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Centers for Disease
Control and Prevention
Division of Cancer
Prevention and Control
4770 Buford Hwy NE
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Atlanta, GA 30341

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United States Cancer Statistics (USCS)

Technical Notes

The Impact of Cancer
Cancer is the second-leading cause of death among Americans. One of every four deaths in the United States is due to cancer.1 2 The American Cancer Society estimates that in 2014, about 1,665,540 Americans were diagnosed with invasive cancer, and 585,720 Americans died of this disease.1 These estimates do not include in situ cancers or the more than 1 million cases of basal and squamous cell skin cancers expected to be diagnosed this year. The National Cancer Institute recently estimated that on January 1, 2011, 13.4 million Americans were alive with a history of invasive cancer.3

The National Institutes of Health estimated that for 2009, the overall annual cost of cancer was about $216.6 billion,4 broken down as follows:

  • Direct medical costs,* including health expenditures: $86.6 billion.
  • Indirect costs associated with lost productivity due to premature death: $130.0 billion.

These costs likely increased because of the growth and aging of the U.S. population.

*The estimates of direct costs are obtained from the Medical Expenditure Panel Survey on the Agency for Healthcare Research and Quality's Web site.

Cancer Prevention
Several effective primary and secondary prevention measures could reduce the number of new cancer cases substantially and prevent many cancer-related deaths. To reduce the nation's cancer burden, we must reduce behavioral and environmental factors that increase cancer risk and ensure that high-quality screening services and evidence-based treatments are available and accessible to everyone, including medically underserved populations.5 6

How Cancer Data Are Collected
Cancer registries collect population-based data about the occurrence of cancer (incidence), the types of cancer (morphology), the site in the body where the cancer first occurred (primary site), the extent of disease at the time of diagnosis (stage), the planned first course of treatment, and the outcome of treatment and clinical management (survival and vital status).7 8 Cancer incidence data are reported to metropolitan area, regional, and statewide cancer registries from a variety of medical facilities, including hospitals, physicians' offices, radiation facilities, freestanding surgical centers, and pathology laboratories. Death data, including deaths due to cancer, are recorded on death certificates that are sent to state vital statistics offices. Death data include information regarding primary cancer site, and may also include morphology according to ICD-10.

Uses of Cancer Data
Information derived from population-based central cancer registries and from state vital statistics systems is critical for directing effective geographic area or population-specific cancer prevention and control programs that focus on preventing behaviors that put people at increased risk for cancer (such as smoking), and on reducing environmental risk factors (such as occupational exposure to known carcinogens). This information also is essential for deciding which geographic areas should have cancer screening programs, and for making long-term plans for adequate diagnostic and treatment services. Pooled data at the national, regional, and state levels help federal and state public health officials establish, prioritize, and monitor national initiatives in public health surveillance and track progress toward the national goals and objectives set forth in Healthy People.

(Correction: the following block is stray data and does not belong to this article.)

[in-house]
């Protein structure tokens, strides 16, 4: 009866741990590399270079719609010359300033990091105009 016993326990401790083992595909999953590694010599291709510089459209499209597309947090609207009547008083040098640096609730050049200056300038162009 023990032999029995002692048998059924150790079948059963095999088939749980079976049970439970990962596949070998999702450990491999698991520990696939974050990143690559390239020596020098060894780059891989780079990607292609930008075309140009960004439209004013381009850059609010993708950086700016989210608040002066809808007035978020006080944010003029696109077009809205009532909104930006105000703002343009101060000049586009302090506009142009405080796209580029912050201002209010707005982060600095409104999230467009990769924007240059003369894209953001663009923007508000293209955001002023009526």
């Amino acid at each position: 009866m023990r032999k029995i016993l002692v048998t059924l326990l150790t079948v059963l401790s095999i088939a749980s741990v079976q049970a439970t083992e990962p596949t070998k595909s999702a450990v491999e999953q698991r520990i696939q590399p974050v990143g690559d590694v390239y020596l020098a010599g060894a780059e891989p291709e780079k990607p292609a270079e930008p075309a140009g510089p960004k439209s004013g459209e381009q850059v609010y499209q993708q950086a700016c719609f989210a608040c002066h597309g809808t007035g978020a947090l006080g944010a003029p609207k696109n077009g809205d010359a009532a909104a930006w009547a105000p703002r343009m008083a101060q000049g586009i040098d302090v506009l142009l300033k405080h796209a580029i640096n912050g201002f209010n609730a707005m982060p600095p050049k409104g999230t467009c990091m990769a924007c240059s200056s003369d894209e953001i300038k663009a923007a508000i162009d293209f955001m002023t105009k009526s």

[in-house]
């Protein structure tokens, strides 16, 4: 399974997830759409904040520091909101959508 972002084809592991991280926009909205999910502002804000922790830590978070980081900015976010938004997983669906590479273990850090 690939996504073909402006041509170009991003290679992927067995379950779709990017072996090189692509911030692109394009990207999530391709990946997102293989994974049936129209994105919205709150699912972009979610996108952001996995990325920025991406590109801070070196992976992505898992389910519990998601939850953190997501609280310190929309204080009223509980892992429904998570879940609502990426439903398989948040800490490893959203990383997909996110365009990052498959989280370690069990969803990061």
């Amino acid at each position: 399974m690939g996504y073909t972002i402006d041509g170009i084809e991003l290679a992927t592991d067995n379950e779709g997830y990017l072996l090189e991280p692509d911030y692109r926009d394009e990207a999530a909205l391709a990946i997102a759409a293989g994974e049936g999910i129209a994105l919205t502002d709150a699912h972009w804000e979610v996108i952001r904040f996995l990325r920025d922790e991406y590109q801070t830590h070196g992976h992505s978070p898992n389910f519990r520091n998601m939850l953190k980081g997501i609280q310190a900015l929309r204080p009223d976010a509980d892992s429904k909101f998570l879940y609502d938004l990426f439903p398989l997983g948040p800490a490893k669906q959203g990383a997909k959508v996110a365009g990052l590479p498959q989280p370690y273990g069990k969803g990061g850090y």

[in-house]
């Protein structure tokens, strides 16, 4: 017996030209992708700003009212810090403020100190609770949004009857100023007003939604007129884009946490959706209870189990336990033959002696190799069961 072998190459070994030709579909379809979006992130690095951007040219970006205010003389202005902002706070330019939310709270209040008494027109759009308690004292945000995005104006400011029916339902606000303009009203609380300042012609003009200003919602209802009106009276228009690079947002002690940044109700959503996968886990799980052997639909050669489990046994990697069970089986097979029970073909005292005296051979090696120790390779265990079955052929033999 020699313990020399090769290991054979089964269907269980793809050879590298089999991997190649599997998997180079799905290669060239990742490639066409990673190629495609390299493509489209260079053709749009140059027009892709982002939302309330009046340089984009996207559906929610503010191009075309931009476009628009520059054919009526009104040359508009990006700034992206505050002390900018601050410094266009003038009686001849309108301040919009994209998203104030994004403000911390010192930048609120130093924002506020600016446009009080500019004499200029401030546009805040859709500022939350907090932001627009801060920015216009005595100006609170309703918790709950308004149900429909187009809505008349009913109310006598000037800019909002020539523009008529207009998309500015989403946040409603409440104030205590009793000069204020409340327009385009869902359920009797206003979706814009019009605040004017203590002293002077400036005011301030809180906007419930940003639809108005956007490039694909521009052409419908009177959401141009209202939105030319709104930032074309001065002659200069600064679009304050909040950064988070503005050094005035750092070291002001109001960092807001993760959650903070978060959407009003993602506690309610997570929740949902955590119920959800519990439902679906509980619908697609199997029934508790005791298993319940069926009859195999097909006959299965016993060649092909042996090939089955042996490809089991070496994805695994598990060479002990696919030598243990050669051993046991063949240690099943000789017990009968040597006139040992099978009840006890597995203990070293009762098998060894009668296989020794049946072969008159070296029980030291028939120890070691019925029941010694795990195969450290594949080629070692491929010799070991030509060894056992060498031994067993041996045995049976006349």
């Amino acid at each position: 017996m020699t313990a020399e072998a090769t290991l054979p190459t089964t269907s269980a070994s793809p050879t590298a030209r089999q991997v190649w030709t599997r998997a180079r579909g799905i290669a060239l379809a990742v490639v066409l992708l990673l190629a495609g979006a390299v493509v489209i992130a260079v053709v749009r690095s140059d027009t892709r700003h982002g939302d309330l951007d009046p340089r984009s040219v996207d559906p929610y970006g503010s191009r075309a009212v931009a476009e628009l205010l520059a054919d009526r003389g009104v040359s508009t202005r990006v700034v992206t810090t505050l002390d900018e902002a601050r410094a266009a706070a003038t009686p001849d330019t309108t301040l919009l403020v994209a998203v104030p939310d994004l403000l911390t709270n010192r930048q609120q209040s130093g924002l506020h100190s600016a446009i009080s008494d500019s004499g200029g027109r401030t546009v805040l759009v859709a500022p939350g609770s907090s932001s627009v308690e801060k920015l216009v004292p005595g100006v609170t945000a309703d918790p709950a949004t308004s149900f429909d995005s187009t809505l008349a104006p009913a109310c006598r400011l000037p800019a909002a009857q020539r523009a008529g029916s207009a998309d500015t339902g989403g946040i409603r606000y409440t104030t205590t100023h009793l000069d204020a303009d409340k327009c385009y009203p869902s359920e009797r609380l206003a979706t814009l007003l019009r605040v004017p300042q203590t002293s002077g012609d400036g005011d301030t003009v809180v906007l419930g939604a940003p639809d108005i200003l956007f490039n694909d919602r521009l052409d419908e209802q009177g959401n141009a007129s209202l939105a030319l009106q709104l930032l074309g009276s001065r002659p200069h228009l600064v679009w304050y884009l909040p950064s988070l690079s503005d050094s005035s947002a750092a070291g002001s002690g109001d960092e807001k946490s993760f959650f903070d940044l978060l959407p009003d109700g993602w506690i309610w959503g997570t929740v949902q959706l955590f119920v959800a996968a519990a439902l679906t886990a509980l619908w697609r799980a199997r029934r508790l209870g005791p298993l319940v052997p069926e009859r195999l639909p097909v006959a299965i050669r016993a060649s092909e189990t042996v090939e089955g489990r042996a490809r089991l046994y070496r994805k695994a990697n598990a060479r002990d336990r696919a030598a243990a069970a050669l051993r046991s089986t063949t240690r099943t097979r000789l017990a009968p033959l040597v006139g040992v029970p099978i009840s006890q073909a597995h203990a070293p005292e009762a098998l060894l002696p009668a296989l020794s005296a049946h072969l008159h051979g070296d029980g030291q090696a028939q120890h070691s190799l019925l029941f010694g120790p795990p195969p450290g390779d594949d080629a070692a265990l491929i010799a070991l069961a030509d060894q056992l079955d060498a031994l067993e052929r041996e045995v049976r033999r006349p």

Additional resource: Archive of the Annual Reports to the Nation

References

1American Cancer Society. Cancer Facts & Figures 2014. [PDF-1.8MB]* Atlanta (GA): American Cancer Society; 2014.

2Centers for Disease Control and Prevention. The Burden of Chronic Diseases and Their Risk Factors: National and State Perspectives 2004. Atlanta (GA): Centers for Disease Control and Prevention; 2005.

3Howlader N, Noone AM, Krapcho M, Garshell J, Miller D, Altekruse SF, Kosary CL, Yu M, Ruhl J, Tatalovich Z,Mariotto A, Lewis DR, Chen HS, Feuer EJ, Cronin KA (eds). SEER Cancer Statistics Review, 1975–2011, National Cancer Institute. Bethesda, MD, http://seer.cancer.gov/csr/1975_2011/, based on November 2013 SEER data submission, posted to the SEER Web site, April 2014.

4National Heart, Lung, and Blood Institute. NHLBI Fact Book, Fiscal Year 2012. Bethesda (MD): National Heart, Lung, and Blood Institute; 2013.

5Curry SJ, Byers T, Hewitt M. Fulfilling the Potential of Cancer Prevention and Control. Washington (DC): The National Academies Press; 2003.

6Haynes MA, Smedley BD. The Unequal Burden of Cancer: An Assessment of NIH Research and Programs for Ethnic Minorities and the Medically Underserved. Washington (DC): The National Academies Press; 1999.

7American College of Surgeons Commission on Cancer. Standards of the Commission on Cancer Vol II: Registry Operations and Data Standards (ROADS). Chicago (IL): American College of Surgeons; 1998.

8Fritz A, Ries LAG. The SEER Program Code Manual, third edition. Bethesda (MD): National Cancer Institute; 1998.

*Links to non-Federal organizations found at this site are provided solely as a service to our users. These links do not constitute an endorsement of these organizations or their programs by CDC or the Federal Government, and none should be inferred. CDC is not responsible for the content of the individual organization Web pages found at these links.

Page last reviewed: September 2, 2014
Page last updated: September 2, 2014
Content source: Division of Cancer Prevention and Control, National Center for Chronic Disease Prevention and Health Promotion
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